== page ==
WARWICK – Rhode Island home sales jumped 24 percent in April compared with the same period last year, the 10th consecutive month of increased year-over-year sales, the Rhode Island Association of Realtors said Tuesday.
There were 612 single-family homes sold in the state in April, up from 492 last April.
Despite the positive sales momentum, the median single-family sale price declined 8 percent compared with 2011, from $190,000 to $175,000, as a large portion of the month’s transactions were distressed sales. The median sale price declined in 25 of 39 communities.
The number of single-family properties sold through foreclosure or short sale in April rose 35 percent from April 2011 and accounted for 34 percent of all single-family homes sold.
Excluding distressed sales, the median single-family sales price declined $250, or 0.1 percent, from last April.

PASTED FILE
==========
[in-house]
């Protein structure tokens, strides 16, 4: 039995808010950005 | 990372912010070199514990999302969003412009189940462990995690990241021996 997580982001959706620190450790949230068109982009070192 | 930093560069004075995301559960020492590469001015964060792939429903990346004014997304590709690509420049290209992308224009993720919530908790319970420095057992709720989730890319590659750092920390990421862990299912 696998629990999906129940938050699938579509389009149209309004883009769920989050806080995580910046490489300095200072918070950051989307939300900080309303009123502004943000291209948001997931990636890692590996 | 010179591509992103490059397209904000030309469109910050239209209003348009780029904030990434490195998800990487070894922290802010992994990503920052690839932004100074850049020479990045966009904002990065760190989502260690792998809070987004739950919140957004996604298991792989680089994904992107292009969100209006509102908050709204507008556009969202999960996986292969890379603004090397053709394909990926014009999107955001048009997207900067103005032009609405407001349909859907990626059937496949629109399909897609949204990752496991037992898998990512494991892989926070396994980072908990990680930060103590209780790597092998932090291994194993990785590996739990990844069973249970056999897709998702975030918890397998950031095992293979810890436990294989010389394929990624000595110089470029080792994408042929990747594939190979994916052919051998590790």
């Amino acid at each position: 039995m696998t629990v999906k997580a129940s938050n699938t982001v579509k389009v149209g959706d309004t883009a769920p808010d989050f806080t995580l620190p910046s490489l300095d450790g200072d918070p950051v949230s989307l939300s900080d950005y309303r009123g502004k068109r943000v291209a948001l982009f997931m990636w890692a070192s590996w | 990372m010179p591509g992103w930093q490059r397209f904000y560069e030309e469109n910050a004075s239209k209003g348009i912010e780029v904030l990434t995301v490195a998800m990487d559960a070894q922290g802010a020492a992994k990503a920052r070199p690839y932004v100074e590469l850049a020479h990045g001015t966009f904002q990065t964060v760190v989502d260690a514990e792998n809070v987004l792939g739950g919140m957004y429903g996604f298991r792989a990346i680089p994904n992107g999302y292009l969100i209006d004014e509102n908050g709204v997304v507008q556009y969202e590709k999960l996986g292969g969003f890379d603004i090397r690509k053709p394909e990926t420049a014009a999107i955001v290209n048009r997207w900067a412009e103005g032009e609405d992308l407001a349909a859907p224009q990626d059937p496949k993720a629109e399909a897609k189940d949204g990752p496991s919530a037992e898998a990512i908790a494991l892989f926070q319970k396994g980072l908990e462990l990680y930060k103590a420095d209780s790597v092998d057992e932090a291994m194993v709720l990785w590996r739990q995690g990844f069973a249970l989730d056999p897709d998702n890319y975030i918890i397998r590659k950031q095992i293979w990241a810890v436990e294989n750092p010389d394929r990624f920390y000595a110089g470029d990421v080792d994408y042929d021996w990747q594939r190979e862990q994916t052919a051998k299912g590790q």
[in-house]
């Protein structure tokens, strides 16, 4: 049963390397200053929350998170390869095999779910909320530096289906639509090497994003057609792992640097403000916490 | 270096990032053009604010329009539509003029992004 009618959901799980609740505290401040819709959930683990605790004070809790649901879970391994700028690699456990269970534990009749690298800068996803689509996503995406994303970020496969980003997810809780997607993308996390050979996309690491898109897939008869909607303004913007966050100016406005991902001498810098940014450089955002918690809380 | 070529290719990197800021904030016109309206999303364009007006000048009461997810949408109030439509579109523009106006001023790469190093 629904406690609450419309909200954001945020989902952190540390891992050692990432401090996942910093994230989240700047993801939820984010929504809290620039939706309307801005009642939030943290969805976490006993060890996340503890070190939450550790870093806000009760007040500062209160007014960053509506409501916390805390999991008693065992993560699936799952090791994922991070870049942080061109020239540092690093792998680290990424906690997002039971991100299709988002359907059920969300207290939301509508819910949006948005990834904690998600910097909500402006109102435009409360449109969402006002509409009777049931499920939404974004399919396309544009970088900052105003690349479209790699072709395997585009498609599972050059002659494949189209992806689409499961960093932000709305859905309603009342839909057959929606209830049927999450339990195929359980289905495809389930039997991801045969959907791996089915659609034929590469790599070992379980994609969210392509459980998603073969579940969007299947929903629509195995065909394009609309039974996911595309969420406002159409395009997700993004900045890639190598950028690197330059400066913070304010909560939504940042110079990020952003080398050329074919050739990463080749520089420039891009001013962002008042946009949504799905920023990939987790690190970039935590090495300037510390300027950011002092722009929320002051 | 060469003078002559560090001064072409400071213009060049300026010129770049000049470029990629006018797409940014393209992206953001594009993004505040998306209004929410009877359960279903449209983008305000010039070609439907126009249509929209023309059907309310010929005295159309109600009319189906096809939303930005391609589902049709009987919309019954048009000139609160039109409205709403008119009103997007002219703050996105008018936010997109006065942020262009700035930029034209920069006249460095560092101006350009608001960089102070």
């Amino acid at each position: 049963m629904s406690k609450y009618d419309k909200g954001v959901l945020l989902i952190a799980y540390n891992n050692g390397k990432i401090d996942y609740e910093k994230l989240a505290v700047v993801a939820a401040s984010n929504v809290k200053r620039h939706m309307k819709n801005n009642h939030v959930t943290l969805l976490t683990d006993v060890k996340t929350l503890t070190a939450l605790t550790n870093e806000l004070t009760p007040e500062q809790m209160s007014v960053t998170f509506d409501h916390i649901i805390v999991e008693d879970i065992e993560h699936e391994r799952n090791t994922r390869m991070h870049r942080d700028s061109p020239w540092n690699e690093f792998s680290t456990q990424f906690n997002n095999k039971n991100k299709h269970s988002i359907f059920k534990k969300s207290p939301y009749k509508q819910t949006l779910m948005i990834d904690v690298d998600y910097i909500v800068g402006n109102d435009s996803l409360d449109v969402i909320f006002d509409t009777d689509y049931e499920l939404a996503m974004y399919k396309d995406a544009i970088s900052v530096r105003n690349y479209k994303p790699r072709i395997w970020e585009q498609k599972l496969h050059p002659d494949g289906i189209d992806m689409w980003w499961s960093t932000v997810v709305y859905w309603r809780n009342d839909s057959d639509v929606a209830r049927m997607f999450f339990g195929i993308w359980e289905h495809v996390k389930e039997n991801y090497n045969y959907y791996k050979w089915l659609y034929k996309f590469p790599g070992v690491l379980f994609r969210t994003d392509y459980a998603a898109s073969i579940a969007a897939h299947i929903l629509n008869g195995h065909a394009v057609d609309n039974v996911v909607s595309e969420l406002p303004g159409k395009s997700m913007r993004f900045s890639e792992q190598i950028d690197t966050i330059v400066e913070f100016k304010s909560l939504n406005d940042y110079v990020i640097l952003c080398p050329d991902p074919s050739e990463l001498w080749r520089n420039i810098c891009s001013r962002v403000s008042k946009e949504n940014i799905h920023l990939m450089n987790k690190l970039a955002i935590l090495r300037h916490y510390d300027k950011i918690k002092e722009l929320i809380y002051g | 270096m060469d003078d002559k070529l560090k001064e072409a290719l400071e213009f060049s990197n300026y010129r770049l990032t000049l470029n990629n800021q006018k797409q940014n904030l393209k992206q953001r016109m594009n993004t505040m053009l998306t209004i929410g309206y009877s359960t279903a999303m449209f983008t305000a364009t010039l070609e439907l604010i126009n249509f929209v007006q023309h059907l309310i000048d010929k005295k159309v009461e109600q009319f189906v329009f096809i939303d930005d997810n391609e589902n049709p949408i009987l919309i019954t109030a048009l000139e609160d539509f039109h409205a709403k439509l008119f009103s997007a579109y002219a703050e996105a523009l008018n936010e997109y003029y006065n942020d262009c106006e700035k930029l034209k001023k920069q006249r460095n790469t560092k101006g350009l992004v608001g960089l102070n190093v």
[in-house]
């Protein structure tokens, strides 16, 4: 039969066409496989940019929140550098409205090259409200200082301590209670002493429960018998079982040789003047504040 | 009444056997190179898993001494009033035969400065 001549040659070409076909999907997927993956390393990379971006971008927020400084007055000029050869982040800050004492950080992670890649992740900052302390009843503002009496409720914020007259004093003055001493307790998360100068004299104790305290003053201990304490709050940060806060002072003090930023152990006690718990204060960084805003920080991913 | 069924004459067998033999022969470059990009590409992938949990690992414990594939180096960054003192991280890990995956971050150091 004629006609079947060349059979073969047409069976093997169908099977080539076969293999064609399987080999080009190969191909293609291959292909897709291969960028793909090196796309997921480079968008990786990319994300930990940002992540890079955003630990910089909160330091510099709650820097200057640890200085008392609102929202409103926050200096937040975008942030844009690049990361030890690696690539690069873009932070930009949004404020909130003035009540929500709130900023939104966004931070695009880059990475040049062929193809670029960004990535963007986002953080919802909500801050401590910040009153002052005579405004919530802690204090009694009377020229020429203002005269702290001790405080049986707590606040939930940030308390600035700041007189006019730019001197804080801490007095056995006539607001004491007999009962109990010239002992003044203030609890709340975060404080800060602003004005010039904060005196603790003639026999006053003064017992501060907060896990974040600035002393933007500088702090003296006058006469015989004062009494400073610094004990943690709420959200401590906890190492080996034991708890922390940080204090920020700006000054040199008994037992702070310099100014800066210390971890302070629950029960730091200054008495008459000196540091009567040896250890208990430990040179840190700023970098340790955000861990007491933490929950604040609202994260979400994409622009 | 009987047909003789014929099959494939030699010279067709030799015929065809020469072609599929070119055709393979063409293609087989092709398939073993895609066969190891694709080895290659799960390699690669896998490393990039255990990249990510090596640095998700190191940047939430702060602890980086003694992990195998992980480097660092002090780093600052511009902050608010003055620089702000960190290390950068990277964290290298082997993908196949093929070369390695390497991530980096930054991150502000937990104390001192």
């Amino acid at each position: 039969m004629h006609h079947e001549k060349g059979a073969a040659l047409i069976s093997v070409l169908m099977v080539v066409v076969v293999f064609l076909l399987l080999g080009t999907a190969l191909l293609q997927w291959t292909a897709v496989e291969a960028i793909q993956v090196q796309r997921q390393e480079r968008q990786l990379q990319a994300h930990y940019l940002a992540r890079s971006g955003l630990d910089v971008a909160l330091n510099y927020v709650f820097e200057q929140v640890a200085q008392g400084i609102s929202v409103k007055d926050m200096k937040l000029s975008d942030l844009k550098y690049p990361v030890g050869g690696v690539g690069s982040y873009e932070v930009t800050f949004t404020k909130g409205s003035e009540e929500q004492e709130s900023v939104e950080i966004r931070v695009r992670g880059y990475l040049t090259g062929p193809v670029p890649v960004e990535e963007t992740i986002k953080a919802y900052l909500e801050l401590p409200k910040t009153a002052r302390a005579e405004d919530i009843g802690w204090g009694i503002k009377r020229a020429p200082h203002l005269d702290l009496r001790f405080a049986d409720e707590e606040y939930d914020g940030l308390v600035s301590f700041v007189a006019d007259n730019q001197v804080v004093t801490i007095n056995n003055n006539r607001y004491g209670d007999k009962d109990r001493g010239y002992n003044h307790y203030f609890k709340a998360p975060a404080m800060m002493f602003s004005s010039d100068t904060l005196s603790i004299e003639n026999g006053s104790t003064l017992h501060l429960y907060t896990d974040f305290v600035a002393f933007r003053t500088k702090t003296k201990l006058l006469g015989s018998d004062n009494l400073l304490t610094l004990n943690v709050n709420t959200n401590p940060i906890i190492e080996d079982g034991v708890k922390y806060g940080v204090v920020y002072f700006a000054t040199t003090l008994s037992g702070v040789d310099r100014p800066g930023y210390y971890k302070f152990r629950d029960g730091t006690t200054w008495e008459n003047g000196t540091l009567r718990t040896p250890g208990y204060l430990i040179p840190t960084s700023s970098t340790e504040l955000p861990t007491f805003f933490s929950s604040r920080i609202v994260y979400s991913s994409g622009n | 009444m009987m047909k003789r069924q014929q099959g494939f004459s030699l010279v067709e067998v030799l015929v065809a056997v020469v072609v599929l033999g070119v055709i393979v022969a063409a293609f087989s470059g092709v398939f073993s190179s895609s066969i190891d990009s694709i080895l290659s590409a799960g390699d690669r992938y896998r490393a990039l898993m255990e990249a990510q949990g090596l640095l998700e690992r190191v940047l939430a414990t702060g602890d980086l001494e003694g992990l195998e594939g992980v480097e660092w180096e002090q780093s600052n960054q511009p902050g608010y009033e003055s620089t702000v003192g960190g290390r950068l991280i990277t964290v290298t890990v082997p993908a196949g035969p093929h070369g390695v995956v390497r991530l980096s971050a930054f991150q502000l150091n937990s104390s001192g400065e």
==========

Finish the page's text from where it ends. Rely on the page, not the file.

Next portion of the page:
“We’re definitely seeing the distressed sales getting pushed through the pipeline to closing as banks are getting more efficient at processing them,” said Rhode Island Association of Realtors President Jamie Moore. “Plus, more buyers seem to be jumping into the market to take advantage of the fantastic prices and low interest rates. As supply gets pushed down, prices will go up.”
The average number of days on the market for single family properties in April was 101, up from 96 in April 2011.
In other areas of the market, multi-family home sales rose 6 percent year over year in April with the median price increasing 3 percent to $127,499.
Although distressed multi-family sales rose only 2 percent from last April, they still represented 49 percent of all multi-family properties sold in the state.
Condominium sales rose 19 percent in April compared with the same period last year, but the median sale price dropped 6 percent year over year to $140,000.
The number of homes on the market in all categories declined in April compared with April 2011. The single-family inventory fell 9 percent while multi-family inventory fell 16 percent and condominium inventory fell 14 percent.